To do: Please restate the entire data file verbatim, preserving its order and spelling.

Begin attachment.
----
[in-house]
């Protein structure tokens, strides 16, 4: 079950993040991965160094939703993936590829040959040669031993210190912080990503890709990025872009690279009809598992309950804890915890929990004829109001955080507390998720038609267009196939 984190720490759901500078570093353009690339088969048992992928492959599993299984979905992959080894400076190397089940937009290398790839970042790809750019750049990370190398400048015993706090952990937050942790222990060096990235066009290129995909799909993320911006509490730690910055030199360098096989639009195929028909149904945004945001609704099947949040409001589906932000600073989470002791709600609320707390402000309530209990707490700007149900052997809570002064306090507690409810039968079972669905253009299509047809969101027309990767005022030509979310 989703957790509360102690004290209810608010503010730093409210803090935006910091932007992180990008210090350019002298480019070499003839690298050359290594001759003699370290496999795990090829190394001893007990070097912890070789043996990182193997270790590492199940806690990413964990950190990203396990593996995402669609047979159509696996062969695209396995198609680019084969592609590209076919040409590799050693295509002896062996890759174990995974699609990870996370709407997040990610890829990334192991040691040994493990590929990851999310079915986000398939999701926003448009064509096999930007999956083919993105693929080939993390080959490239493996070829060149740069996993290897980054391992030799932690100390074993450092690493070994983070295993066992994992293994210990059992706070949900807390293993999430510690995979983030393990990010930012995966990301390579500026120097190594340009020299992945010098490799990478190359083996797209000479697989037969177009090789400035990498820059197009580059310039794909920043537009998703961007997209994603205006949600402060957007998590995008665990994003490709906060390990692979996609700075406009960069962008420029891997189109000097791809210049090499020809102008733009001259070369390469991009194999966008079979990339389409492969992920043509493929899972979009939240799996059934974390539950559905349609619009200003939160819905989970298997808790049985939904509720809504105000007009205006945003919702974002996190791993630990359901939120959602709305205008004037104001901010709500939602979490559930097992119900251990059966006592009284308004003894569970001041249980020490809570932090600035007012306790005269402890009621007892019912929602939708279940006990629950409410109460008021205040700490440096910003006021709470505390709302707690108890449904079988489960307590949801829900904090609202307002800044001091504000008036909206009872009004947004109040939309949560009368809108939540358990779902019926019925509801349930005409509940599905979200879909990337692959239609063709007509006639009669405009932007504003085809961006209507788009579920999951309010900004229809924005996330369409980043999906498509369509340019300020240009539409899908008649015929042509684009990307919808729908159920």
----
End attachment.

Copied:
[in-house]
């Protein structure tokens, strides 16, 4: 079950993040991965160094939703993936590829040959040669031993210190912080990503890709990025872009690279009809598992309950804890915890929990004829109001955080507390998720038609267009196939 984190720490759901500078570093353009690339088969048992992928492959599993299984979905992959080894400076190397089940937009290398790839970042790809750019750049990370190398400048015993706090952990937050942790222990060096990235066009290129995909799909993320911006509490730690910055030199360098096989639009195929028909149904945004945001609704099947949040409001589906932000600073989470002791709600609320707390402000309530209990707490700007149900052997809570002064306090507690409810039968079972669905253009299509047809969101027309990767005022030509979310 989703957790509360102690004290209810608010503010730093409210803090935006910091932007992180990008210090350019002298480019070499003839690298050359290594001759003699370290496999795990090829190394001893007990070097912890070789043996990182193997270790590492199940806690990413964990950190990203396990593996995402669609047979159509696996062969695209396995198609680019084969592609590209076919040409590799050693295509002896062996890759174990995974699609990870996370709407997040990610890829990334192991040691040994493990590929990851999310079915986000398939999701926003448009064509096999930007999956083919993105693929080939993390080959490239493996070829060149740069996993290897980054391992030799932690100390074993450092690493070994983070295993066992994992293994210990059992706070949900807390293993999430510690995979983030393990990010930012995966990301390579500026120097190594340009020299992945010098490799990478190359083996797209000479697989037969177009090789400035990498820059197009580059310039794909920043537009998703961007997209994603205006949600402060957007998590995008665990994003490709906060390990692979996609700075406009960069962008420029891997189109000097791809210049090499020809102008733009001259070369390469991009194999966008079979990339389409492969992920043509493929899972979009939240799996059934974390539950559905349609619009200003939160819905989970298997808790049985939904509720809504105000007009205006945003919702974002996190791993630990359901939120959602709305205008004037104001901010709500939602979490559930097992119900251990059966006592009284308004003894569970001041249980020490809570932090600035007012306790005269402890009621007892019912929602939708279940006990629950409410109460008021205040700490440096910003006021709470505390709302707690108890449904079988489960307590949801829900904090609202307002800044001091504000008036909206009872009004947004109040939309949560009368809108939540358990779902019926019925509801349930005409509940599905979200879909990337692959239609063709007509006639009669405009932007504003085809961006209507788009579920999951309010900004229809924005996330369409980043999906498509369509340019300020240009539409899908008649015929042509684009990307919808729908159920």